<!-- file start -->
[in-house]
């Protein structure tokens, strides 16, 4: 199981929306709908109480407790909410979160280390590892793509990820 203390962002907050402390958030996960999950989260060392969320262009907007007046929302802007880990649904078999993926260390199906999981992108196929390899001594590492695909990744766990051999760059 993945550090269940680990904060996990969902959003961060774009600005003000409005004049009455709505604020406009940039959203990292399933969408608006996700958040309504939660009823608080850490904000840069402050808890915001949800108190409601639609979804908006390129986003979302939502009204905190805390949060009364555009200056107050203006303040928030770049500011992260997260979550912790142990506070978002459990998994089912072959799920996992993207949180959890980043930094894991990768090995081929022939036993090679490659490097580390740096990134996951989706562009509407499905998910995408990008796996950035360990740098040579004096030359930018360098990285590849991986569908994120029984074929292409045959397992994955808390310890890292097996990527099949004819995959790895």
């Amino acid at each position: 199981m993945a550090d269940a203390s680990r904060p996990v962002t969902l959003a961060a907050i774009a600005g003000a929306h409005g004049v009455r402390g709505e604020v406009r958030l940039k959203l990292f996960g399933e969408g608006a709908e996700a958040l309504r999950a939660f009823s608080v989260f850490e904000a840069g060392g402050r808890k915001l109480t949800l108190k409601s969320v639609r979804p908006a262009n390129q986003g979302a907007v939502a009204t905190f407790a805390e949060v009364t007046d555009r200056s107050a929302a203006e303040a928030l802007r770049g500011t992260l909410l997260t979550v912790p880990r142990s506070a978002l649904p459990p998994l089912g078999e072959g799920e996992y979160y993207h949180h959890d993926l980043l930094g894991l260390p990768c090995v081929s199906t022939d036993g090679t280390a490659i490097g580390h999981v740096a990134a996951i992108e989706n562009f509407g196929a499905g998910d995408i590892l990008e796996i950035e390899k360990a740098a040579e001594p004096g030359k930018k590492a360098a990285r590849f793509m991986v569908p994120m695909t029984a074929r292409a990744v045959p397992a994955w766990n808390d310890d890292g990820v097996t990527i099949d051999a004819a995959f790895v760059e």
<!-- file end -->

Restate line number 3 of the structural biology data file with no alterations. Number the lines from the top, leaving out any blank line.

């Amino acid at each position: 199981m993945a550090d269940a203390s680990r904060p996990v962002t969902l959003a961060a907050i774009a600005g003000a929306h409005g004049v009455r402390g709505e604020v406009r958030l940039k959203l990292f996960g399933e969408g608006a709908e996700a958040l309504r999950a939660f009823s608080v989260f850490e904000a840069g060392g402050r808890k915001l109480t949800l108190k409601s969320v639609r979804p908006a262009n390129q986003g979302a907007v939502a009204t905190f407790a805390e949060v009364t007046d555009r200056s107050a929302a203006e303040a928030l802007r770049g500011t992260l909410l997260t979550v912790p880990r142990s506070a978002l649904p459990p998994l089912g078999e072959g799920e996992y979160y993207h949180h959890d993926l980043l930094g894991l260390p990768c090995v081929s199906t022939d036993g090679t280390a490659i490097g580390h999981v740096a990134a996951i992108e989706n562009f509407g196929a499905g998910d995408i590892l990008e796996i950035e390899k360990a740098a040579e001594p004096g030359k930018k590492a360098a990285r590849f793509m991986v569908p994120m695909t029984a074929r292409a990744v045959p397992a994955w766990n808390d310890d890292g990820v097996t990527i099949d051999a004819a995959f790895v760059e």